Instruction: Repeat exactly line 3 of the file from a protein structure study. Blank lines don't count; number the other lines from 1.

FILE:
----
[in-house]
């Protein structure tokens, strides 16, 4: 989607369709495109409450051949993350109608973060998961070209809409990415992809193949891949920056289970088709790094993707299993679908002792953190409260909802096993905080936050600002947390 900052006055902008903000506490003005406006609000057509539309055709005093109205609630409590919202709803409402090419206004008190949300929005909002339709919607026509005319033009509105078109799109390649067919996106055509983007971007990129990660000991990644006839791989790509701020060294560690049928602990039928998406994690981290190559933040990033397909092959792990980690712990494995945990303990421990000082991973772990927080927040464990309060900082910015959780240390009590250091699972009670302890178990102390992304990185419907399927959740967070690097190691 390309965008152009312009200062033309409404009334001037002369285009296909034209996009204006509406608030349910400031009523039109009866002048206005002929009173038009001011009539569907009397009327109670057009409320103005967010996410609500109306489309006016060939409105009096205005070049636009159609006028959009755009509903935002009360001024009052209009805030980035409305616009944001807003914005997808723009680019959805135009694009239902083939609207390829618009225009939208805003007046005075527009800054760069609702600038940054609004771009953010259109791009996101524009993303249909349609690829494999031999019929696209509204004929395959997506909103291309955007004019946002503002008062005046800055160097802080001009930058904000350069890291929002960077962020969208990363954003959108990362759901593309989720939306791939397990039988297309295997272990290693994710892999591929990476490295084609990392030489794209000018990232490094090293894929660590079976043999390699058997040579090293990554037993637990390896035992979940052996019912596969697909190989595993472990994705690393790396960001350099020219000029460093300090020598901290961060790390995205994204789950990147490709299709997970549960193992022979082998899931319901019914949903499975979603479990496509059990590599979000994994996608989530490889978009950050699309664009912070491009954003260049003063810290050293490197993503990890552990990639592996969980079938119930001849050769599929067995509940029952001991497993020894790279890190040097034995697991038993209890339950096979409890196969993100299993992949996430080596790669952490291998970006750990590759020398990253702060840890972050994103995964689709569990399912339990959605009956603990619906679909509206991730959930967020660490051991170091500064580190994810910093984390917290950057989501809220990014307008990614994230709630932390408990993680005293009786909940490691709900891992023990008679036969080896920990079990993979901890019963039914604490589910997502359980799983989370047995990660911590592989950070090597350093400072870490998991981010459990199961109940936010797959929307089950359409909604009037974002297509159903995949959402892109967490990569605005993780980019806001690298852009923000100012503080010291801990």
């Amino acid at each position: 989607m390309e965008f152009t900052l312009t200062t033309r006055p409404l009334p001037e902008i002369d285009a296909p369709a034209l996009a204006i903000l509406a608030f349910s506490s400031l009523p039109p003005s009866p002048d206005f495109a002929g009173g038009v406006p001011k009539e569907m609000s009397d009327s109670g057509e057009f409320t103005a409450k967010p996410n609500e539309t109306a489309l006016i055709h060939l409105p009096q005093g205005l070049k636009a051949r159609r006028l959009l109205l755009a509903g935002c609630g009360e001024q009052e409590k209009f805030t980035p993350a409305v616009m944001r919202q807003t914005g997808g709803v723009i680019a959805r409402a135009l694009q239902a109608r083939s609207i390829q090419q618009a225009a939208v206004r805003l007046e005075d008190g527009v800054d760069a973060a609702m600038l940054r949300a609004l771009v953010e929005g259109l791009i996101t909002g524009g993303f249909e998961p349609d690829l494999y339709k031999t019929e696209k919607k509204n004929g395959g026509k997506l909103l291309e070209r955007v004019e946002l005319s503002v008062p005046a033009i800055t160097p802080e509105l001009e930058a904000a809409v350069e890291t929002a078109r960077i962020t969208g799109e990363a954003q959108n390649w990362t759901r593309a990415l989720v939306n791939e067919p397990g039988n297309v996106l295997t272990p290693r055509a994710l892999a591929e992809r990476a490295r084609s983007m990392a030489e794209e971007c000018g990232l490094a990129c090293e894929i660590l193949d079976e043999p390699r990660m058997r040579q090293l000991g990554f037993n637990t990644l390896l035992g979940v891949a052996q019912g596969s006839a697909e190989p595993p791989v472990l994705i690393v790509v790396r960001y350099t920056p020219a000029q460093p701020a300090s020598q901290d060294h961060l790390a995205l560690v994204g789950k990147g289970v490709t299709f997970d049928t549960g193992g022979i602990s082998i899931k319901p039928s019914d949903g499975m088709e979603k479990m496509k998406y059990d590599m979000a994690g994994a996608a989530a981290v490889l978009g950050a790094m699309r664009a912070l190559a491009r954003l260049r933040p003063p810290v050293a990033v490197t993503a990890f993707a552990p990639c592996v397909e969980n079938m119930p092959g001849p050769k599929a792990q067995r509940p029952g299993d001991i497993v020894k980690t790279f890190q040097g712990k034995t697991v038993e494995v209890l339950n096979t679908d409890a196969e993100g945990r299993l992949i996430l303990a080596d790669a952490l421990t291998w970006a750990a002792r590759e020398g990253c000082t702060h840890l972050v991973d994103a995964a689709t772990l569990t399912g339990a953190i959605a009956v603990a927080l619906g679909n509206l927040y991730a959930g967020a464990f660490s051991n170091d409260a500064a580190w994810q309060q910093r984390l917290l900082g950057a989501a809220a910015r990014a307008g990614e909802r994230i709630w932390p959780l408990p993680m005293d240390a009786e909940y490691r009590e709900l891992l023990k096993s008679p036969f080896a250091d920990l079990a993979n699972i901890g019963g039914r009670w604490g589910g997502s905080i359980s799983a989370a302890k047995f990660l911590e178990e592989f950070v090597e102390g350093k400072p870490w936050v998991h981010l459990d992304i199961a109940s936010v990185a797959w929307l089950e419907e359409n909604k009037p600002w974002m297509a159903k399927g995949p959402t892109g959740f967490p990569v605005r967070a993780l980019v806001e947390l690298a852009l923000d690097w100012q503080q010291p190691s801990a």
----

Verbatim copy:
């Amino acid at each position: 989607m390309e965008f152009t900052l312009t200062t033309r006055p409404l009334p001037e902008i002369d285009a296909p369709a034209l996009a204006i903000l509406a608030f349910s506490s400031l009523p039109p003005s009866p002048d206005f495109a002929g009173g038009v406006p001011k009539e569907m609000s009397d009327s109670g057509e057009f409320t103005a409450k967010p996410n609500e539309t109306a489309l006016i055709h060939l409105p009096q005093g205005l070049k636009a051949r159609r006028l959009l109205l755009a509903g935002c609630g009360e001024q009052e409590k209009f805030t980035p993350a409305v616009m944001r919202q807003t914005g997808g709803v723009i680019a959805r409402a135009l694009q239902a109608r083939s609207i390829q090419q618009a225009a939208v206004r805003l007046e005075d008190g527009v800054d760069a973060a609702m600038l940054r949300a609004l771009v953010e929005g259109l791009i996101t909002g524009g993303f249909e998961p349609d690829l494999y339709k031999t019929e696209k919607k509204n004929g395959g026509k997506l909103l291309e070209r955007v004019e946002l005319s503002v008062p005046a033009i800055t160097p802080e509105l001009e930058a904000a809409v350069e890291t929002a078109r960077i962020t969208g799109e990363a954003q959108n390649w990362t759901r593309a990415l989720v939306n791939e067919p397990g039988n297309v996106l295997t272990p290693r055509a994710l892999a591929e992809r990476a490295r084609s983007m990392a030489e794209e971007c000018g990232l490094a990129c090293e894929i660590l193949d079976e043999p390699r990660m058997r040579q090293l000991g990554f037993n637990t990644l390896l035992g979940v891949a052996q019912g596969s006839a697909e190989p595993p791989v472990l994705i690393v790509v790396r960001y350099t920056p020219a000029q460093p701020a300090s020598q901290d060294h961060l790390a995205l560690v994204g789950k990147g289970v490709t299709f997970d049928t549960g193992g022979i602990s082998i899931k319901p039928s019914d949903g499975m088709e979603k479990m496509k998406y059990d590599m979000a994690g994994a996608a989530a981290v490889l978009g950050a790094m699309r664009a912070l190559a491009r954003l260049r933040p003063p810290v050293a990033v490197t993503a990890f993707a552990p990639c592996v397909e969980n079938m119930p092959g001849p050769k599929a792990q067995r509940p029952g299993d001991i497993v020894k980690t790279f890190q040097g712990k034995t697991v038993e494995v209890l339950n096979t679908d409890a196969e993100g945990r299993l992949i996430l303990a080596d790669a952490l421990t291998w970006a750990a002792r590759e020398g990253c000082t702060h840890l972050v991973d994103a995964a689709t772990l569990t399912g339990a953190i959605a009956v603990a927080l619906g679909n509206l927040y991730a959930g967020a464990f660490s051991n170091d409260a500064a580190w994810q309060q910093r984390l917290l900082g950057a989501a809220a910015r990014a307008g990614e909802r994230i709630w932390p959780l408990p993680m005293d240390a009786e909940y490691r009590e709900l891992l023990k096993s008679p036969f080896a250091d920990l079990a993979n699972i901890g019963g039914r009670w604490g589910g997502s905080i359980s799983a989370a302890k047995f990660l911590e178990e592989f950070v090597e102390g350093k400072p870490w936050v998991h981010l459990d992304i199961a109940s936010v990185a797959w929307l089950e419907e359409n909604k009037p600002w974002m297509a159903k399927g995949p959402t892109g959740f967490p990569v605005r967070a993780l980019v806001e947390l690298a852009l923000d690097w100012q503080q010291p190691s801990a």